I am a late-20s professional practice rider. Unfortunately, I don’t have a whole lot of money to spend on a new bike. Because of this, I recently purchased a used 2007 CR250. I am unable to find the official 2007 CR250 Motocross Action race test on the internet. I was curious if you had the best suspension settings from your 2007 test?
Honda rode high on the hog during the ’90s with CR250 sales close to 10,000 units. The CR engineers began to think that they were infallible–and, in the process, they gambled on blowing the competition away with a totally new engine design in 2002. Unfortunately for Honda, the all-new revolutionary case-reed engine, with its electronic power valve, traction control ignition and high-tech carburetor, never lived up to its promise. Sales dropped when Yamaha and Suzuki’s 250 two-strokes got better and plummeted when four-strokes took over (although there was some solace for Honda in the fact that CR250 riders became CRF450 riders).
THE BEST TRAITS OF THE 2007 HONDA CR250
Handling: For those of you too young to remember the glory days of Honda handling, suffice it to say that Jeremy McGrath loved his 1993 CR250 so much that he never raced a 1994, 1995 or 1996 Honda during his time at Team Honda. And, when the first aluminum-framed CR250 came on the scene in 1997, Jeremy rode it a couple of times and bolted from the Honda fold. Jeremy was astute. The ’93 chassis was awesome, and the ’97 Delta-box was gruesome. After ’97 Honda spent more money on frame development than any of the four motorcycle manufacturers and, in the process, massaged the bugs out of the aluminum frame making a bike that was excellent at turn-in, rock steady at center-out and clean on the exit.
Quality: Honda had the best metallurgy, quality control and reliability. This was a bulletproof machine.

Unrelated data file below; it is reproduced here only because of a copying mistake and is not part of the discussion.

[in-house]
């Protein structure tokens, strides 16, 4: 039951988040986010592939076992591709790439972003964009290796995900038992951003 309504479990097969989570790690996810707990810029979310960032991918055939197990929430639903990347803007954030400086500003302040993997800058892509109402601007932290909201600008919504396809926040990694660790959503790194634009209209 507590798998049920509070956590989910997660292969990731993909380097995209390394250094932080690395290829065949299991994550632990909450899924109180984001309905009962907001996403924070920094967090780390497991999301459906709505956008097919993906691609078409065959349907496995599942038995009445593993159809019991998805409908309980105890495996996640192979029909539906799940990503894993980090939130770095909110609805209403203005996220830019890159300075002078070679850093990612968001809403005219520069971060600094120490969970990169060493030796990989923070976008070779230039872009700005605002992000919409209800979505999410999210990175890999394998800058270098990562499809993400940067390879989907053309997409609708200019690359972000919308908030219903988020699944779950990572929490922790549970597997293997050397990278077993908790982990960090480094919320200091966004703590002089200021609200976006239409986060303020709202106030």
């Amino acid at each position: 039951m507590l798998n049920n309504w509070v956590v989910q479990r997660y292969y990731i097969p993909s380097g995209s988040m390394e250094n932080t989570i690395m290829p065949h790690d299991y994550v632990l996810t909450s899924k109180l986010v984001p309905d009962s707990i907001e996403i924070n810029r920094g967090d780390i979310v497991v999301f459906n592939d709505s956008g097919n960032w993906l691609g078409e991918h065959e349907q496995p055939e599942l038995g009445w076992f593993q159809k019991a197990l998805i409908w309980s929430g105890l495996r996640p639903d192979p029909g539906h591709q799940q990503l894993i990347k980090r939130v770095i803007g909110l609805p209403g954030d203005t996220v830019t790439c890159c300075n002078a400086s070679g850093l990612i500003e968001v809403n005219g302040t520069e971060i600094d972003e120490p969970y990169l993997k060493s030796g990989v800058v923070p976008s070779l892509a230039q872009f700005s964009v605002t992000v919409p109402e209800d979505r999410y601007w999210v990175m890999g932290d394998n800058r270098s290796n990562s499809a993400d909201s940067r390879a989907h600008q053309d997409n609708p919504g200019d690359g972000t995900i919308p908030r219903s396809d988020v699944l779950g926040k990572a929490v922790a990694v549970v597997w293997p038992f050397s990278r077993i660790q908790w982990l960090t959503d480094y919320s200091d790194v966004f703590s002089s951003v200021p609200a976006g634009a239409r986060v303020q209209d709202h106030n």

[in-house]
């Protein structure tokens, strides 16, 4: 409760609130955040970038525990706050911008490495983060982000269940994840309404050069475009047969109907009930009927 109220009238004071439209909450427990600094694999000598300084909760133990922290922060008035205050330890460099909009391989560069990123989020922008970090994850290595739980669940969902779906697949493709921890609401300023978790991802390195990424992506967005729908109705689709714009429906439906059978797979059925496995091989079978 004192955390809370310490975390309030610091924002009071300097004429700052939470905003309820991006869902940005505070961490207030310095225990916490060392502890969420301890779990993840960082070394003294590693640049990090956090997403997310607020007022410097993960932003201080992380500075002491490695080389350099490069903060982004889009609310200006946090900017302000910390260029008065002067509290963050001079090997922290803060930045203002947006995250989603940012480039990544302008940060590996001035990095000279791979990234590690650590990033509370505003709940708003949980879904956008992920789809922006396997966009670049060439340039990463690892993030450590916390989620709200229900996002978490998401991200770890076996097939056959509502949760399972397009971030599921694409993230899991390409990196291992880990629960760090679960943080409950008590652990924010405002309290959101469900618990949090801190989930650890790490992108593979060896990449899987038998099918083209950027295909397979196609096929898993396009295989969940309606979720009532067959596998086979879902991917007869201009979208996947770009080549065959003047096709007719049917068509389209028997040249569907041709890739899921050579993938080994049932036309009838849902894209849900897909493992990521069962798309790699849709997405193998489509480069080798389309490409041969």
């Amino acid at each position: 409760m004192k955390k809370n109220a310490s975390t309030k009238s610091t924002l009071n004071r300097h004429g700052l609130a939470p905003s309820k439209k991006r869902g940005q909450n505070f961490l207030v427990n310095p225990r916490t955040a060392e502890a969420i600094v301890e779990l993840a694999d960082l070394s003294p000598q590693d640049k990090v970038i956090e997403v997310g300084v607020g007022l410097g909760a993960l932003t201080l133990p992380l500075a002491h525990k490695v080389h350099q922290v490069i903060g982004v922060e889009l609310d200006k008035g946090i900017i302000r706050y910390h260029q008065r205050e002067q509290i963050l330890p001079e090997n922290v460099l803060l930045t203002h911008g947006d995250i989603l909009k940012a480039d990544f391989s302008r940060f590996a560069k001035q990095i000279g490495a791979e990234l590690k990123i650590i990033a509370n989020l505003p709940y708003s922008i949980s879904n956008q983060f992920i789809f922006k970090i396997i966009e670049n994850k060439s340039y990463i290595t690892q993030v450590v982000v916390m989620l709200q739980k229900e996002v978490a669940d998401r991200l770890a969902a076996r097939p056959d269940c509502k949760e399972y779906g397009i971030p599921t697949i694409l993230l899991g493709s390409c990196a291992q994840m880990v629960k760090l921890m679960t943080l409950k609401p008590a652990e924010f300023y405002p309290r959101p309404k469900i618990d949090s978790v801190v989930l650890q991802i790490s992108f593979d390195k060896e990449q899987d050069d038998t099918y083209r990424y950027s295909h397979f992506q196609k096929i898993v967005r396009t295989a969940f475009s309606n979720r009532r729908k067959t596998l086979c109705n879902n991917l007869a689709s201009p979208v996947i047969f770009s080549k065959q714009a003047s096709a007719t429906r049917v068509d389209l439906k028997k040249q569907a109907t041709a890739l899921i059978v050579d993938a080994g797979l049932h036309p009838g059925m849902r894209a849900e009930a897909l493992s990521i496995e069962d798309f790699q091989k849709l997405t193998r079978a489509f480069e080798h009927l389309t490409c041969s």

THE WORST TRAIT OF THE 2007 HONDA CR250
Jetting: This was a mystery machine. It’s not that we couldn’t get the jetting to be spot on, it’s just that we couldn’t keep it there for more than three hours. Every day we spent with the CR250 was an adventure in brass. We eventually learned to accept that today’s lean jetting would be tomorrow’s rich jetting. Even the slightest change in one direction or the other would send the CR250’s jetting into gurgle, diesel and ping land.
MXA’S RECOMMENDED 2007 CR250 JETTING SPECS
Main Jet: 420
Pilot Jet: 38 (40 stock)
Clip: 2nd from top (3rd stock)
Air screw: 2 turns out
Note: Honda jetting is rich on the bottom, but lean everywhere else. When you lean out the bottom, the CR‚Äôs pinging gets more ominous. On a daily basis, our best solution was a dose of race gas, a leaner pilot, and lots of fiddling with the clip position.
WHY DID THE 2007 HONDA CR250 HAVE SUCH A WEIRD POWERBAND?
No mystery. In 2002, Honda dropped their trusty reed-valve, piston-port design for a case-reed configuration. This was a radical engine choice for Honda and one that had previously been deemed best suited for 125 two-strokes. But Honda gambled on the rock ’em, sock ’em benefits of shoving the carb throat directly into the cases (instead of into the cylinder). The best guess for why it didn’t work was the the crankcase volume was too large to get the proper charge up the transfers at low rpm. Honda never fixed it—they just stopped making it!
MXA’S RECOMMENDED 2007 CR250 SHOCK SETTINGS
Spring rate: 5.2 kg/mm
Race sag: 105 mm
High-compression: 2-1/2 turns out
Low-compression: 7 clicks
Rebound: 7 clicks
Notes: Make small (about 1/8th turn) adjustments to the high-speed compression. Its standard setting is two turns out (and then an extra twist to align the punch marks). We had our best luck going farther out instead of in on high-speed.
MXA’S RECOMMENDED 2007 CR250 FORK SETTINGS
Spring rate: 0.44 kg/mm
Oil height: 384cc
Compression: 10 clicks out
Rebound: 14 clicks out
Fork leg height: 5mm up
Note: The 2007 CR250 forks are 7mm longer than the CRF450 forks because they are the forks that were designed to go with the 20-inch front wheel (which Honda still offers as an option).